Despite incurring at least seven parole violations after his release from prison for the 2000 assault on the 13-year-old girl, Gardner somehow managed to stay under law enforcement's radar and elude suspicion for the several unsolved incidents. According to the California Department of Corrections and Rehabilitation, the violations did not warrant sending him back to prison. In four of the violations, the GPS tracking device he was required to wear had a low battery. He failed to show up for a scheduled meeting with his parole officer on another occasion, and once had been charged with possession of marijuana. The most serious violation was when he moved into an apartment near Miramar College, which had a daycare center on sitethe apartment was also within 500 yards of a high school and a community park.
According to police officials, it appeared that Gardner managed to avoid becoming a suspect in many of the cases being investigated, including those of Chelsea King and Amber Dubois, because he was registered as a sex offender in different counties from those in which the crimes were occurring, and had slipped through the cracks in the system. When Chelsea vanished, police checked photographs of sex offenders registered in the San Diego area, but Gardner's photo was not in the local files because he was registered in another locale. Similarly, during the investigation of an attack against a 16-year-old girl in Riverside County in 2009, Gardner was not in those police files, either, although in hindsight law enforcement came to believe he might have been involved.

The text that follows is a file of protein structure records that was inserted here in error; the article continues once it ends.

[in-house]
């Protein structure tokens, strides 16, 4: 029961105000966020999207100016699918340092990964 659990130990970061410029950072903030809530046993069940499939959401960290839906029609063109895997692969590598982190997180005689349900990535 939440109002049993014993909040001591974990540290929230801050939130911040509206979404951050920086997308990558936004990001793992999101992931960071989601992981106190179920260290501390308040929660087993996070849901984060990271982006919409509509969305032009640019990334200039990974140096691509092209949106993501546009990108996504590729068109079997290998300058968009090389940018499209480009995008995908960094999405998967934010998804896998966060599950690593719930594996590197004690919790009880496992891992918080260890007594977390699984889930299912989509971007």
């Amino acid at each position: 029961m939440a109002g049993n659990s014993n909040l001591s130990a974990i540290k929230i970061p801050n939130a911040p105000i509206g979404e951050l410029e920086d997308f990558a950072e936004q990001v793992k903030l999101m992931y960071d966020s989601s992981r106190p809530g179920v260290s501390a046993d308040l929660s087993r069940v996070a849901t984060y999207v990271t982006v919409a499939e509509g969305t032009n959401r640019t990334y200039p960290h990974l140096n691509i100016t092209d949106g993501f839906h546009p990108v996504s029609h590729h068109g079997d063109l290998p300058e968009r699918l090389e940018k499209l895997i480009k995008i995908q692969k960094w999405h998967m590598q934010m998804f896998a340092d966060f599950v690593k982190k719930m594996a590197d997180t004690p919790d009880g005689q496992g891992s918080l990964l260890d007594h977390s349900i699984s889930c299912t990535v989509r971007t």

"Obviously, there are loopholes [in the system] and he seems to have found them, either by design or by happenstance," said Marc Klaas. Klaas started Klaaskids Foundation following the murder of his own daughter, Polly, who was kidnapped from a slumber party in 1993 and later found murdered.